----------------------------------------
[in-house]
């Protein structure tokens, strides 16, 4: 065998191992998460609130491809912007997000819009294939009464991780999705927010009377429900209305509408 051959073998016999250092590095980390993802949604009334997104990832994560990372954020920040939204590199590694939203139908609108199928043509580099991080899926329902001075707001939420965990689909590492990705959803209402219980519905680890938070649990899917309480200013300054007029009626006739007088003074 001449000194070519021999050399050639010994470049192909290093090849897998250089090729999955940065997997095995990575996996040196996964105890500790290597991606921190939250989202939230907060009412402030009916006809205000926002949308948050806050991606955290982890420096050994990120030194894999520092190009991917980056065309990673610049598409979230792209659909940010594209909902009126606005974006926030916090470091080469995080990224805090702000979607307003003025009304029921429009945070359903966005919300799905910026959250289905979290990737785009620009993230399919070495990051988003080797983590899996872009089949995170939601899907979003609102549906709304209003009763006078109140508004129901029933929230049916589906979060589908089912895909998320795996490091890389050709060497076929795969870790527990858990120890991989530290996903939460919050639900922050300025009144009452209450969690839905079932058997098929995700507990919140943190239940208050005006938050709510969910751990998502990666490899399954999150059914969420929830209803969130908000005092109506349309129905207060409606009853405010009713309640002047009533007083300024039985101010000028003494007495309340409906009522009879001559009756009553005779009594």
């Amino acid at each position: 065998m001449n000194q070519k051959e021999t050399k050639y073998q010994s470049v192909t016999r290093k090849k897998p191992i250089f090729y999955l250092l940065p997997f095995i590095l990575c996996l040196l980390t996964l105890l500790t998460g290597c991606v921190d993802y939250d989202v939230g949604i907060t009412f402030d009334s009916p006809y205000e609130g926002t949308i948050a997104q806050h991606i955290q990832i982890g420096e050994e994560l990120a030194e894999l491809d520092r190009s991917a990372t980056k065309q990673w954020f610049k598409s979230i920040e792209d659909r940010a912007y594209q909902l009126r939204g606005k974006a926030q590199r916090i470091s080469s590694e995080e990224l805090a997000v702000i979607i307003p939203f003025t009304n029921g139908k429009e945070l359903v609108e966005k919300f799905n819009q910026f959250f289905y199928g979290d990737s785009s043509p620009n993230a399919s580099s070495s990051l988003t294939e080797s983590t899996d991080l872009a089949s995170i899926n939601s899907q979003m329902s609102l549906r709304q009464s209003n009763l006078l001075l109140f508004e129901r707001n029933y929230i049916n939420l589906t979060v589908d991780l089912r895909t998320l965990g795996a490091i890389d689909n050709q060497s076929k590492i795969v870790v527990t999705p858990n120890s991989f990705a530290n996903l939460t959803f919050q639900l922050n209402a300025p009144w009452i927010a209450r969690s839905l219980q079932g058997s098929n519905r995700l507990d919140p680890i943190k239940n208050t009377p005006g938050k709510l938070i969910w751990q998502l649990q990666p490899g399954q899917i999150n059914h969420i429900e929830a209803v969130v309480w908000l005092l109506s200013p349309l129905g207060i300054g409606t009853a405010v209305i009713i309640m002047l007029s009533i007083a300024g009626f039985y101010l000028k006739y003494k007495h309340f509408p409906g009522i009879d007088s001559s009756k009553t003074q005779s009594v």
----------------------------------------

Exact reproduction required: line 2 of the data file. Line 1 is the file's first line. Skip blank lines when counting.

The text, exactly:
């Protein structure tokens, strides 16, 4: 065998191992998460609130491809912007997000819009294939009464991780999705927010009377429900209305509408 051959073998016999250092590095980390993802949604009334997104990832994560990372954020920040939204590199590694939203139908609108199928043509580099991080899926329902001075707001939420965990689909590492990705959803209402219980519905680890938070649990899917309480200013300054007029009626006739007088003074 001449000194070519021999050399050639010994470049192909290093090849897998250089090729999955940065997997095995990575996996040196996964105890500790290597991606921190939250989202939230907060009412402030009916006809205000926002949308948050806050991606955290982890420096050994990120030194894999520092190009991917980056065309990673610049598409979230792209659909940010594209909902009126606005974006926030916090470091080469995080990224805090702000979607307003003025009304029921429009945070359903966005919300799905910026959250289905979290990737785009620009993230399919070495990051988003080797983590899996872009089949995170939601899907979003609102549906709304209003009763006078109140508004129901029933929230049916589906979060589908089912895909998320795996490091890389050709060497076929795969870790527990858990120890991989530290996903939460919050639900922050300025009144009452209450969690839905079932058997098929995700507990919140943190239940208050005006938050709510969910751990998502990666490899399954999150059914969420929830209803969130908000005092109506349309129905207060409606009853405010009713309640002047009533007083300024039985101010000028003494007495309340409906009522009879001559009756009553005779009594």